Tag Archives: International day of the girl

Happy International Day of the Girl!

11 Oct

IDOTG pic
As you celebrate the International Day of the Girl, here are some facts about African girls to ponder! Don’t forget to make 3 people in your life aware of these issues and what they can do to help empower girls.

• Discrimination in the home is entrenched along gender roles where boys and girls internalize the gender responsibility they should play. On average, a normal working day for an African girl is between 20 to 30 hours a week.

• Approximately 140 million girls have undergone FGM and 2 million are subjected to it every year with a higher tendency of performing FGM on younger and younger girls. It is performed on infants and adult women but mostly on girls between the age of 4 and 12. The highest prevalence of FGM is found in Africa where 28 African countries practice it.

• Early marriage is most common in Sub-Saharan Africa and South Asia. Forty four percent of 20-24 year old women in West Africa were married under the age of 15 and all decisions on timing of marriage and spouse was made by fathers.

• It is often the responsibility of girls and young women to fetch water often from long distances. A study in Kenya identified that women and girls carry from 20-25 litres over 3.5 km for one or two hours daily.

• In many African countries, poverty and cultural practices often mean that it is traditional for boys and men to eat first and girls to eat leftovers. When food is scarce this can often mean females have very little to eat or nothing at all. Malnutrition will often mean that girls are anaemic which can lead to problems during pregnancy, maternal death, exhaustion and loss of productivity.

• An estimated 7.3 million young women are living with HIV/AIDS compared to 4.5million men and in Sub-Saharan Africa, 59 % of people living with the HIV virus are women.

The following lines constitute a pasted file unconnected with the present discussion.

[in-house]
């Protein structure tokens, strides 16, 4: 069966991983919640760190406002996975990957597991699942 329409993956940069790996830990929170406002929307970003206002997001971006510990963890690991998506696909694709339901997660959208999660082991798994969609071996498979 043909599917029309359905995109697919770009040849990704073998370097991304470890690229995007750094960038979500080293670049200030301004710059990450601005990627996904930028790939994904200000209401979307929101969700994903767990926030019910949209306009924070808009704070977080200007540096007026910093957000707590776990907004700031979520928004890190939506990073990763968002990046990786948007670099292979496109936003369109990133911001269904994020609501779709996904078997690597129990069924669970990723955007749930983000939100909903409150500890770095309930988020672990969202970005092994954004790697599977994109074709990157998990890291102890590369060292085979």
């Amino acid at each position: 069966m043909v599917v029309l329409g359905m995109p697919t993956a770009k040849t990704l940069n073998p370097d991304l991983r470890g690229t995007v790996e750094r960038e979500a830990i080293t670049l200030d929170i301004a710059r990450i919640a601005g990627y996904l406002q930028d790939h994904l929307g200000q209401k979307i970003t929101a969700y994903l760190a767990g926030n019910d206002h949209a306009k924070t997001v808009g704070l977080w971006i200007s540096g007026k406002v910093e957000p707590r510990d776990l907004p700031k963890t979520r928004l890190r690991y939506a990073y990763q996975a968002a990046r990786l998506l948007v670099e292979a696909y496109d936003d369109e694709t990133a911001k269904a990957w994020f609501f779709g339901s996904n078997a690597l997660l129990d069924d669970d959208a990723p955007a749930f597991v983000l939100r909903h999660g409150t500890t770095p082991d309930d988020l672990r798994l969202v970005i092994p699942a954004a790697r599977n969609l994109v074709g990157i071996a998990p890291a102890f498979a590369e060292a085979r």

• A young person under 15 is said to contract AIDS every 15 seconds.

• West and Central Africa accounts for the highest percentage of both girls and boys involved in child labour. This is followed by Sub-Saharan Africa, Eastern and Southern Africa.

• Approximately 1.2 million children every year are victims of trafficking internationally and within local borders.

• 80% of trafficked children are girls.

• 90% of children trafficked from West and Central Africa are girls who work as domestic workers.

• Every year 1000 girls between 14 and 24 are taken from Mozambique to work as sex workers in South Africa.

• Rape has been used as a weapon of war against millions of girls and women caught up in conflict. In Rwanda 1992-1995, it is estimated that half a million women were raped during the genocide and 67% were subsequently infected with HIV. In Sierra Leone young girls were particularly singled out for rape. Many did not survive and approximately 70 to 90% contracted HIV.

Sourcce:
Plan International
Unicef

We live in this world

29 Sep

did you know

Did you know?

• 100 million girls are missing due to female infanticide.

• 62 million girls of primary school age are out of school.

• 20 to 50% of girls have experienced sexual abuse from a family member.

• Every 3 seconds, a girl under 18 is forced or coerced to marry.

• Every year, 10 million girls under 18 are forced or coerced into marriage. 1 in 7 marries before they reach the age of 15.

• 1.2 million children are trafficked each year and 98% of those forced into commercial sexual exploitation are girls.